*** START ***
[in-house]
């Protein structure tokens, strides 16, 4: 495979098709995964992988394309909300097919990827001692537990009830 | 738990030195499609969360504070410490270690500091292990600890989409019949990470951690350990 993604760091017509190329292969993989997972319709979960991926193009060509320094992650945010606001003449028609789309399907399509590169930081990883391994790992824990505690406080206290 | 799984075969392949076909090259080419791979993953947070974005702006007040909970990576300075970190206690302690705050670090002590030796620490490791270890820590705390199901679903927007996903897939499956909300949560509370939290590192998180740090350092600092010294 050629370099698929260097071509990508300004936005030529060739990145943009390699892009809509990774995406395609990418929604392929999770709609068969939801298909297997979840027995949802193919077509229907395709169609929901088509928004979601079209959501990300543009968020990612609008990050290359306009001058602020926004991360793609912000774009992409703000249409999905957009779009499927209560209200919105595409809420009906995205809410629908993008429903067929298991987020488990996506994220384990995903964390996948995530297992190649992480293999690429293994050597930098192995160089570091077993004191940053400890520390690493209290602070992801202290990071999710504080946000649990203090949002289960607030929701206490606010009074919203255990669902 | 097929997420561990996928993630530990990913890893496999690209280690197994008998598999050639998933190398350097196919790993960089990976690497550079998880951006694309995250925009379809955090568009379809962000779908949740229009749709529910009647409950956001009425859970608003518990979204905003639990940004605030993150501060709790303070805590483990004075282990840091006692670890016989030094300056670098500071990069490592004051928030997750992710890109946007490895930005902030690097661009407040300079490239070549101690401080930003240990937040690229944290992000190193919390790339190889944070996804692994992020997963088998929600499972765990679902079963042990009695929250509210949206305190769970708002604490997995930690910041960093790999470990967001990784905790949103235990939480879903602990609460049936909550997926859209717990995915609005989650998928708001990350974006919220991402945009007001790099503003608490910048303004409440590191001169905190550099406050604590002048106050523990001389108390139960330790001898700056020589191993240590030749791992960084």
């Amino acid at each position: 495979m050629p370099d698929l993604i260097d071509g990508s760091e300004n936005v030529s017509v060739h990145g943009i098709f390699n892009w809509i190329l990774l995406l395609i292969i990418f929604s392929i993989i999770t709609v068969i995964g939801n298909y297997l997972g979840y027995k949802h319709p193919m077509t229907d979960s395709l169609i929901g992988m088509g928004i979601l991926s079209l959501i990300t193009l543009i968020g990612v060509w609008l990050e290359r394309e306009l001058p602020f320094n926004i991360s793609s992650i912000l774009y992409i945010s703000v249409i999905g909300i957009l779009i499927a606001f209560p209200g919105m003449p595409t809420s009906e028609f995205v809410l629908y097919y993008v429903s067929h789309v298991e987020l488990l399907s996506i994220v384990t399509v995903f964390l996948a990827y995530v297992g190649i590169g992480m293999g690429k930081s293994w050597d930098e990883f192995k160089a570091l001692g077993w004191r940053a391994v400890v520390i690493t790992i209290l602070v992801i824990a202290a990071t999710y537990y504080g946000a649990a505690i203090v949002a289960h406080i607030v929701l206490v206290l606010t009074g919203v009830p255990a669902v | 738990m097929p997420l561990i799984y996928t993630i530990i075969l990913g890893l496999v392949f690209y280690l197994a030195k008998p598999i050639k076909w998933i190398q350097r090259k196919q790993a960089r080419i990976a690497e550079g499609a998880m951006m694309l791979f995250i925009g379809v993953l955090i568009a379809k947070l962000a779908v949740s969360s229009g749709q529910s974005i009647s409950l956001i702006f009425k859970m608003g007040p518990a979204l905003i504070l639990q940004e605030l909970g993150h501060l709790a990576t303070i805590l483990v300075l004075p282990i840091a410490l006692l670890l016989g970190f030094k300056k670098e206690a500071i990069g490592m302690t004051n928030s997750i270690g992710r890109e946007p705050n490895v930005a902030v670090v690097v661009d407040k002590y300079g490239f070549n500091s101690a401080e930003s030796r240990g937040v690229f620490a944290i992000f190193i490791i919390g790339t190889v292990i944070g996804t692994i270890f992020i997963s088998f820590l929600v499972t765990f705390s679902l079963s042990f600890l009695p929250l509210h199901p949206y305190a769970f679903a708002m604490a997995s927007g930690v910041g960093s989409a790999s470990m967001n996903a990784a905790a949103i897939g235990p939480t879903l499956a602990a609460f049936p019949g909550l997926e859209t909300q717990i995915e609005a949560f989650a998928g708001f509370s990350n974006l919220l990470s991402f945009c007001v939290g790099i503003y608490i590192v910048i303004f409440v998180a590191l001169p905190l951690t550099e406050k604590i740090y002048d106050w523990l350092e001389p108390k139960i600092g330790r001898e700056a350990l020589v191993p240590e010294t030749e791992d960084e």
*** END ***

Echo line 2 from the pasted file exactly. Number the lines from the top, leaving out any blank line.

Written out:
């Protein structure tokens, strides 16, 4: 495979098709995964992988394309909300097919990827001692537990009830 | 738990030195499609969360504070410490270690500091292990600890989409019949990470951690350990 993604760091017509190329292969993989997972319709979960991926193009060509320094992650945010606001003449028609789309399907399509590169930081990883391994790992824990505690406080206290 | 799984075969392949076909090259080419791979993953947070974005702006007040909970990576300075970190206690302690705050670090002590030796620490490791270890820590705390199901679903927007996903897939499956909300949560509370939290590192998180740090350092600092010294 050629370099698929260097071509990508300004936005030529060739990145943009390699892009809509990774995406395609990418929604392929999770709609068969939801298909297997979840027995949802193919077509229907395709169609929901088509928004979601079209959501990300543009968020990612609008990050290359306009001058602020926004991360793609912000774009992409703000249409999905957009779009499927209560209200919105595409809420009906995205809410629908993008429903067929298991987020488990996506994220384990995903964390996948995530297992190649992480293999690429293994050597930098192995160089570091077993004191940053400890520390690493209290602070992801202290990071999710504080946000649990203090949002289960607030929701206490606010009074919203255990669902 | 097929997420561990996928993630530990990913890893496999690209280690197994008998598999050639998933190398350097196919790993960089990976690497550079998880951006694309995250925009379809955090568009379809962000779908949740229009749709529910009647409950956001009425859970608003518990979204905003639990940004605030993150501060709790303070805590483990004075282990840091006692670890016989030094300056670098500071990069490592004051928030997750992710890109946007490895930005902030690097661009407040300079490239070549101690401080930003240990937040690229944290992000190193919390790339190889944070996804692994992020997963088998929600499972765990679902079963042990009695929250509210949206305190769970708002604490997995930690910041960093790999470990967001990784905790949103235990939480879903602990609460049936909550997926859209717990995915609005989650998928708001990350974006919220991402945009007001790099503003608490910048303004409440590191001169905190550099406050604590002048106050523990001389108390139960330790001898700056020589191993240590030749791992960084």